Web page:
Tetrahedron 62 (2006) 5116–5125
Catalytic asymmetric allylation of aldehydes using the chiral (salen)chromium(III) complexes Piotr Kwiatkowski,a Wojciech Cha1adaja and Janusz Jurczaka,b,* a
Institute of Organic Chemistry, Polish Academy of Sciences, Kasprzaka 44/52, 01-224 Warsaw, Poland b Department of Chemistry, Warsaw University, Pasteura 1, 02-093 Warsaw, Poland Received 21 December 2005; revised 21 February 2006; accepted 9 March 2006 Available online 17 April 2006
Abstract—The enantioselective addition of allylstannanes to glyoxylates and glyoxals, as well as simple aromatic and aliphatic aldehydes, catalyzed by chiral (salen)Cr(III) complexes, has been studied. The reaction proceeded smoothly for the reactive 2-oxoaldehydes and allyltributyltin in the presence of small amounts (1–2 mol %) of (salen)Cr(III)BF4 (1b) under mild, undemanding conditions. However, in the case of other simple aldehydes, the use of high-pressure conditions is required to obtain good yields. Classic chromium catalyst 1b, easily prepared from the commercially available chloride complex 1a, affords homoallylic alcohols usually in good yield and with enantiomeric purity of 50–79% ee. The stereochemical results are rationalized on the basis of the proposed model. Ó 2006 Elsevier Ltd. All rights reserved.
1. Introduction The readily available chiral metallosalen complexes are potentially very attractive catalysts, e.g., for reactions catalyzed by Lewis acids. They have already been effectively applied in a variety of reactions,1 e.g., epoxidation2 and cyclopropanation3 of alkenes, epoxide ring opening,4 Diels–Alder,5 and Strecker6 reactions, as well as Michaeltype additions,7 alkylations of tin enolates,8 and hydrocyanation of aldehydes.9 One of the most promising and powerful salen-type Lewis acids is chromium(III) complex, well known as efficient enantioselective catalyst for several reactions.5,8,10 Salen–chromium complexes have also been employed in the allylation of aldehydes in the catalytic Nozaki–Hiyama–Kishi reaction with allylic halides,11 which is a redox process and requires anhydrous and oxygen-free conditions. Until now, many efficient methods of enantioselective allylation have been developed which, however, were almost exclusively applied to simple aromatic and aliphatic aldehydes.12 No efficient catalytic method for the enantioselective allylation of glyoxylates is currently known. This subject was investigated by Mikami et al.13 with the use of a BINOL–titanium complex (10 mol %) as a catalyst. However, the results obtained were unsatisfactory in terms of both the yield and enantiomeric excess. In the case of reacKeywords: Allylation; Asymmetric catalysis; Glyoxylates; High-pressure technique; Homoallylic alcohols; (Salen)chromiun complexes. * Corresponding author. Tel.: +48 22 6320578; fax: +48 22 6326681; e-mail: [email protected]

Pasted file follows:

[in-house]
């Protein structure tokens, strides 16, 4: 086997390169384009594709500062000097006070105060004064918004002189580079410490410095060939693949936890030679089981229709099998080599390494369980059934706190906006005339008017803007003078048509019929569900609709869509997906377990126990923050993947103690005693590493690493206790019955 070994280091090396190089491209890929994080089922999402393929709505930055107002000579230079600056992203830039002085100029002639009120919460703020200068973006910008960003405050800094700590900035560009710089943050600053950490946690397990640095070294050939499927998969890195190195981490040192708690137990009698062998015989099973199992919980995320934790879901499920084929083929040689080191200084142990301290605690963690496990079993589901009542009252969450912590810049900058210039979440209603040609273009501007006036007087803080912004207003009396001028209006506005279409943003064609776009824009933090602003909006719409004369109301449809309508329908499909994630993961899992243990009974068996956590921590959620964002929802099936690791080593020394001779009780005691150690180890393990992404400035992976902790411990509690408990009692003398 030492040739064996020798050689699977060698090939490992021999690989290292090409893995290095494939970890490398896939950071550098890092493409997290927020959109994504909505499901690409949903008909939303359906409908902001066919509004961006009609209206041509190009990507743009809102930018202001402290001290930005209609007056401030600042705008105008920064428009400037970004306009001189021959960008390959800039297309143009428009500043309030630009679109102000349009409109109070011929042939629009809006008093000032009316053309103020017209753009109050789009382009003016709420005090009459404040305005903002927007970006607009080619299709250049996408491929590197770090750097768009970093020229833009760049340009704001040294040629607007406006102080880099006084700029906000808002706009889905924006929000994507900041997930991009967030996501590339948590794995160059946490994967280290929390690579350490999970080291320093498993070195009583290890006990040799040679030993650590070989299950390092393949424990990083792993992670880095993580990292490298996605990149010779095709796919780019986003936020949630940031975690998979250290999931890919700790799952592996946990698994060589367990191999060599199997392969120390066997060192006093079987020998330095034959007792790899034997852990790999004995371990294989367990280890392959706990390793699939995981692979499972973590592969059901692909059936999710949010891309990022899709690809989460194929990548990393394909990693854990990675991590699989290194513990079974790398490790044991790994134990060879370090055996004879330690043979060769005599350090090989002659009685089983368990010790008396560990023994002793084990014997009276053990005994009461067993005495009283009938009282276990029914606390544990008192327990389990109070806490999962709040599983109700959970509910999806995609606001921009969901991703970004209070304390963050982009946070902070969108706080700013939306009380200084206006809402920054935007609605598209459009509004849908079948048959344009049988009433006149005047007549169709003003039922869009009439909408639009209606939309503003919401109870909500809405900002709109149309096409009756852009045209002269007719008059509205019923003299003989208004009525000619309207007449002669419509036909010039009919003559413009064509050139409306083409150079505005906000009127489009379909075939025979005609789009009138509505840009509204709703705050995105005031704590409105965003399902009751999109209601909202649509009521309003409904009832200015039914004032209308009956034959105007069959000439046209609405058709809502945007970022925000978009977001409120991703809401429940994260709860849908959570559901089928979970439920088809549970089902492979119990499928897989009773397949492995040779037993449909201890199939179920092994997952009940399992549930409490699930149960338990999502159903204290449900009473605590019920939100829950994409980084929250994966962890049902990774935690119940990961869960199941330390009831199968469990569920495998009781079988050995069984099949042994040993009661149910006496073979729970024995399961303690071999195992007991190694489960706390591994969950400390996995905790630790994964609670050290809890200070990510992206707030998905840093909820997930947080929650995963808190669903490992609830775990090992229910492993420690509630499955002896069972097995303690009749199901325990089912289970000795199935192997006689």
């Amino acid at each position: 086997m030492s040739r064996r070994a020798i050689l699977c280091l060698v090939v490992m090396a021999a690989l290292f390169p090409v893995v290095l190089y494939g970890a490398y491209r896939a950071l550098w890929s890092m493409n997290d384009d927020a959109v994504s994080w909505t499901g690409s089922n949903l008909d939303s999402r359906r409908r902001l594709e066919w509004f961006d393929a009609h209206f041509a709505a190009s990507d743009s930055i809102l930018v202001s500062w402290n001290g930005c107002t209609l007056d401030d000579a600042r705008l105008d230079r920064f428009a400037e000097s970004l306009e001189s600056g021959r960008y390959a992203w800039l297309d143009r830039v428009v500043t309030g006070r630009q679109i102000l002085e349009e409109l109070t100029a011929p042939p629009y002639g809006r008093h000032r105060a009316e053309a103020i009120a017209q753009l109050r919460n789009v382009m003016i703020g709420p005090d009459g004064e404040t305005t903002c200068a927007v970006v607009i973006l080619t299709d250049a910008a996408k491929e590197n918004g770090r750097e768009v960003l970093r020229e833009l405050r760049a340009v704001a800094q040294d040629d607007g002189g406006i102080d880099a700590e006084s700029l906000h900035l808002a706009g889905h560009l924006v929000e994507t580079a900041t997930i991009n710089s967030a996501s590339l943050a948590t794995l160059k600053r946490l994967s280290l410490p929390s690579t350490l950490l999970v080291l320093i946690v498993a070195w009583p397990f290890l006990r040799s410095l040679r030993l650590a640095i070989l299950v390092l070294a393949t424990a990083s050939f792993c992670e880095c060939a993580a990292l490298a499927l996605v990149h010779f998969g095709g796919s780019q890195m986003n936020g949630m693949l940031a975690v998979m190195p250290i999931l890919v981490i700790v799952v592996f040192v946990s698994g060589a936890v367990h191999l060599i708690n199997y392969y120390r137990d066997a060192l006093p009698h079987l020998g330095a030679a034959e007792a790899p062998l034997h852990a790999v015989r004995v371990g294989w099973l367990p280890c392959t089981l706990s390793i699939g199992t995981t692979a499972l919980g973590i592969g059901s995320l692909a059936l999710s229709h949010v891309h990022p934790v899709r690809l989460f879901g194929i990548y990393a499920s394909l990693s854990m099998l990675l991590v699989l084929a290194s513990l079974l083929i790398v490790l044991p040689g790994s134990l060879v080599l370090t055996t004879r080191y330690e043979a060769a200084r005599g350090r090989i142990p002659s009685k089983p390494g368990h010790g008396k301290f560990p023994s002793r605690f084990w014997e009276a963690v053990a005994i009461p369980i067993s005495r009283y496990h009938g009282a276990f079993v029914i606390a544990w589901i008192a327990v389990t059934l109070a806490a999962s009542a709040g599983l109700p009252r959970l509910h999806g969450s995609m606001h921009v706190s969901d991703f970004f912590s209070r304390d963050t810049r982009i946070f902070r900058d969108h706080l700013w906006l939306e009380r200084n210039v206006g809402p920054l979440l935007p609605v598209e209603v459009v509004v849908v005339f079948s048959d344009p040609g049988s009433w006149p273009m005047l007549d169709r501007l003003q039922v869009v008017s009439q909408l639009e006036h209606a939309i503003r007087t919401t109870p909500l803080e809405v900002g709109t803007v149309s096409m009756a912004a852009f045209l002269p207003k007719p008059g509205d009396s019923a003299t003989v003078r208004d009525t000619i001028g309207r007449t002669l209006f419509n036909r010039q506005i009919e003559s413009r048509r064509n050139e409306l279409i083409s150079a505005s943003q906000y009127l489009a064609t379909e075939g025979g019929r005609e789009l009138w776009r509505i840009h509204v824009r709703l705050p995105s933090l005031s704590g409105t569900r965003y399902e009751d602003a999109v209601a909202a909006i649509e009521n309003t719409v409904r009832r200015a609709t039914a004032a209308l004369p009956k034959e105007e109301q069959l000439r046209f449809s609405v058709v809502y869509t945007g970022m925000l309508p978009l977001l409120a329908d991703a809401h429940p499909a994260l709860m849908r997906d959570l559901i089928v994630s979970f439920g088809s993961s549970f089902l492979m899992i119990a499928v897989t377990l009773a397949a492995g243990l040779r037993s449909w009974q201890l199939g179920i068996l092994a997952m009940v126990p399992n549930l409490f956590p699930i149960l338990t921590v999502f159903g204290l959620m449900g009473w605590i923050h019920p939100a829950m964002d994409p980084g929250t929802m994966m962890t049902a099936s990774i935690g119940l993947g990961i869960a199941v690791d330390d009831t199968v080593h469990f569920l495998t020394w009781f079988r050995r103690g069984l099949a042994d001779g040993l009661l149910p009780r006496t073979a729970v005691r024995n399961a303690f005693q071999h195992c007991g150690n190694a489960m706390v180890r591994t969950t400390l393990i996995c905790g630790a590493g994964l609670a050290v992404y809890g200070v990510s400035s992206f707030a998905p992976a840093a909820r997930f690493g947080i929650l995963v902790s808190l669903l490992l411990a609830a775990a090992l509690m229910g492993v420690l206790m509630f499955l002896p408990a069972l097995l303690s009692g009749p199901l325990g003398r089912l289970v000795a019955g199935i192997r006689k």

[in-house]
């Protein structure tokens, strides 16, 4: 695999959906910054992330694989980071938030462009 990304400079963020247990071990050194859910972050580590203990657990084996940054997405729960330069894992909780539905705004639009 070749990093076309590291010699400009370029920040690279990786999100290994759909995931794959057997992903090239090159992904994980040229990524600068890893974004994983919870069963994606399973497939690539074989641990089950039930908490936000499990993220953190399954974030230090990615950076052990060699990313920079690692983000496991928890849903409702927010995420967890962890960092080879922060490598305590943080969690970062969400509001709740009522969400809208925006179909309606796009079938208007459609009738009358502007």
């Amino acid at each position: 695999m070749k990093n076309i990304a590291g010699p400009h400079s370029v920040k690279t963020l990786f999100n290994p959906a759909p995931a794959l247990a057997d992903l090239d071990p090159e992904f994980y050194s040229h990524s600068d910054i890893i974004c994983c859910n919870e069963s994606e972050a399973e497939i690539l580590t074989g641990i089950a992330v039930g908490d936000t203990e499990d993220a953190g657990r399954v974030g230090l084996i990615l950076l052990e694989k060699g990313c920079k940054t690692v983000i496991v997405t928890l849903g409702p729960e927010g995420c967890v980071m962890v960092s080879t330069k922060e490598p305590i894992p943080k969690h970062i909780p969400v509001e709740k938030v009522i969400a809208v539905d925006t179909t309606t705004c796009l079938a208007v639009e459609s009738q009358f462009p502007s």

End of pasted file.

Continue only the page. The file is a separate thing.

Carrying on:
0040–4020/$ - see front matter Ó 2006 Elsevier Ltd. All rights reserved. doi:10.1016/j.tet.2006.03.032
tions of glyoxylates with allyltrimethylsilane or allyltributyltin, the enantiomeric excess values were 30 and 10%, respectively, and the yield did not exceed 40%. Better results were obtained for crotyltin reagents. Of interest was the fact that the same catalytic system, independently used by Keck14 and Umani-Ronchi15 for the reaction of simple aliphatic and aromatic aldehydes with allyltributyltin, gave excellent results (the enantiomeric excess value was often above 90%). The allylation of glyoxylates leads to the corresponding 2-hydroxypent-4-enoates, compounds of significant synthetic interest.16 Recently, in order to synthesize these compounds and their derivatives in an enantiomerically pure form, diastereoselective methods, widely explored in our group,17 using chiral auxiliaries attached to the glyoxylate moiety18 or to the allylating reagents,19 have been applied. These facts prompted us to search for a catalytic system useful for the enantioselective allylation of glyoxylates using metallosalen complexes. For some allylation reactions carried out under normal conditions, metallosalen complexes cannot be useful due to their relatively low Lewis acidity. In such cases, the problem can be solved by the application of a high-pressure technique.20 Recently, we have published two communications concerning catalytic asymmetric allylation of glyoxylates21 and high-pressure methodology for the reaction with nonactivated aldehydes in the presence of a chromium–salen catalyst (Scheme 1).22 In this paper, we present in detail the studies on enantioselective addition of allylstannanes to various aldehydes, catalyzed by chiral (salen)Cr(III) complexes
P. Kwiatkowski et al. / Tetrahedron 62 (2006) 5116–5125
e.g., 1 (Scheme 1). Moreover, we decided to extend the investigation to other active aldehydes such as glyoxals, as well as to other allyltin reagents such as crotylstannanes.